FG Protests Proposed N750,000 Bond For UK Visa

ebele_jonathanThe Federal Government has lodged a formal protest to the government of the United Kingdom (UK) over the proposed visa policy that imposes a 3,000 pounds (N750, 000) bond for intending visitors from Nigeria.

Foreign Affairs Minister, Olugbenga Ashiru, had summoned the UK High Commissioner, Andrew Pocock, to formally register Federal Government’s displeasure to the policy.

The policy, scheduled to commence in November, would impose the cash bond on visitors from Nigeria and five other countries.

A statement on Wednesday quoted the minister as describing the policy as “not only discriminatory but also capable of undermining the commonwealth family”.

The policy, according to the minister, would negate the joint commitment by Prime Minister David Cameron and President Goodluck Jonathan, to double the volume of trade of both countries by 2014.

He also noted the policy would hinder people-to-people contacts, which it said remained a core principle of the commonwealth and that it was coming at a time when Commonwealth Foreign Ministers had unanimously recommended a proposal to remove visa requirements for holders of official and diplomatic support for member states.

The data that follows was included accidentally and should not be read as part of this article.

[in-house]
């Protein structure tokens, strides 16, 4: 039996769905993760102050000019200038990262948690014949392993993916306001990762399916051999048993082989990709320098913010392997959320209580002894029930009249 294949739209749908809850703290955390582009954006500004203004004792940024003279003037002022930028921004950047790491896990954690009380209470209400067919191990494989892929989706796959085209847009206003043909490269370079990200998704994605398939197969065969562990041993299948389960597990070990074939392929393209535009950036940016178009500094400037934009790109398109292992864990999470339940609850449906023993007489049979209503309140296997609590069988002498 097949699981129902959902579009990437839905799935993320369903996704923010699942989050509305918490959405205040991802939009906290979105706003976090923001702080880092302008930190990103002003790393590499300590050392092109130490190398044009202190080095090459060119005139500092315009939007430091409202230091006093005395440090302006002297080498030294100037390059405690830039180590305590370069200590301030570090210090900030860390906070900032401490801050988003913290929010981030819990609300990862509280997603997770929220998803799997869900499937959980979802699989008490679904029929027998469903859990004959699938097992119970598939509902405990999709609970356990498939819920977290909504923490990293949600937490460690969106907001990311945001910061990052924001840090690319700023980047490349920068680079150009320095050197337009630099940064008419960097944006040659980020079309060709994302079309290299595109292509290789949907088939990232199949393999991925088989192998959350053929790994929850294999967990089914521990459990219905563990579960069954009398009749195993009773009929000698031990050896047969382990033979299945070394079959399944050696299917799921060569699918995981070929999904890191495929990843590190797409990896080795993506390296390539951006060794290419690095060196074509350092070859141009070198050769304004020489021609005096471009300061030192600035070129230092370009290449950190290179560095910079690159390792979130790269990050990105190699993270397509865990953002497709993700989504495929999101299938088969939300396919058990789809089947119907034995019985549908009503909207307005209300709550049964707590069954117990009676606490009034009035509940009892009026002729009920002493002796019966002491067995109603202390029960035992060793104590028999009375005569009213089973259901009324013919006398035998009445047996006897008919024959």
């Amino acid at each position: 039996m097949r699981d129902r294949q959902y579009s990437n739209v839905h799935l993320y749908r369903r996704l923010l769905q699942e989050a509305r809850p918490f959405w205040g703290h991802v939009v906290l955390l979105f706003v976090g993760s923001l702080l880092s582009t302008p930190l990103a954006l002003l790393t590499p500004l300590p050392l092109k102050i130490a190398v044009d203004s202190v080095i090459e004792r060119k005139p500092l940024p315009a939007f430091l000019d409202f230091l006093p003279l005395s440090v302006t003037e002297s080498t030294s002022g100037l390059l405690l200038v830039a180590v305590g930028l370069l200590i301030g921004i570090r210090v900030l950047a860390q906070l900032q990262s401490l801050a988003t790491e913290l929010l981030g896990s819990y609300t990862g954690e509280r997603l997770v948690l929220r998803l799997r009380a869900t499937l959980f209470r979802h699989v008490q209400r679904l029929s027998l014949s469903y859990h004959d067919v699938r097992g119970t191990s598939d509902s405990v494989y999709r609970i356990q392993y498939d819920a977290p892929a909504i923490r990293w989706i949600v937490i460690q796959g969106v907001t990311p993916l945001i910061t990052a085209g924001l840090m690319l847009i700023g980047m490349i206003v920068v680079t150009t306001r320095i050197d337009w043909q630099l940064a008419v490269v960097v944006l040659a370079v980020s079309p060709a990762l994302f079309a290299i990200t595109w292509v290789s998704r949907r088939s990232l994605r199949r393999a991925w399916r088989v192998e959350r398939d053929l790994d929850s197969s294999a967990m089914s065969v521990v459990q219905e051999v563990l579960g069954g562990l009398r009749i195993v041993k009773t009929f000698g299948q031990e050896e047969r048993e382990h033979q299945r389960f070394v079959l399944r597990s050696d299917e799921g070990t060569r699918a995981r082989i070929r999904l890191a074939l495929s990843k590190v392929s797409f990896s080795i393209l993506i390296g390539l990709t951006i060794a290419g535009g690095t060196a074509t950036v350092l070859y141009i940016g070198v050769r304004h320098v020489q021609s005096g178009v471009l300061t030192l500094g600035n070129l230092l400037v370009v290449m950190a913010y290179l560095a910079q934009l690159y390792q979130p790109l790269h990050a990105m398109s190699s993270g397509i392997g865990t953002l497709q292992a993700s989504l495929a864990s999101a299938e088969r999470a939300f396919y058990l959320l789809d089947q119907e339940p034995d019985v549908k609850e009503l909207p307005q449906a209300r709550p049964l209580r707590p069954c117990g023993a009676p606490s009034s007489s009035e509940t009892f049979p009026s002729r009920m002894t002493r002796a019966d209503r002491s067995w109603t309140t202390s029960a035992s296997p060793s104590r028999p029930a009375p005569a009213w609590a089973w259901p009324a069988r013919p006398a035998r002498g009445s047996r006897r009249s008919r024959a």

That proposal is slated for adoption at the Commonwealth Heads of Government Meeting in Colombo, Sri Lanka in November 2013, the statement added.

Ashiru, therefore, warned that Nigeria had a responsibility to take “appropriate measures” to protect the interests of its citizens, who might be affected by the proposed policy.

Wednesday’s statement quoted the minister as recalling how the UK government in 1985 unilaterally jettisoned a practice that allows commonwealth nationals to travel freely to the UK and to other member states.

The minister expressed regrets that the action by the UK Government 28-years ago weakened the “bonds of the commonwealth family’’.

Responding, the statement quoted the UK envoy as saying that the new policy “could, indeed, affect a few Nigerians, especially first time applicants”.

The UK High Commissioner said it was regrettable that the yet-to-be announced policy was leaked to the media as the modality for its implementation had yet to be worked out.

He assured the minister that the views and concerns of Nigerians would be conveyed to his home government.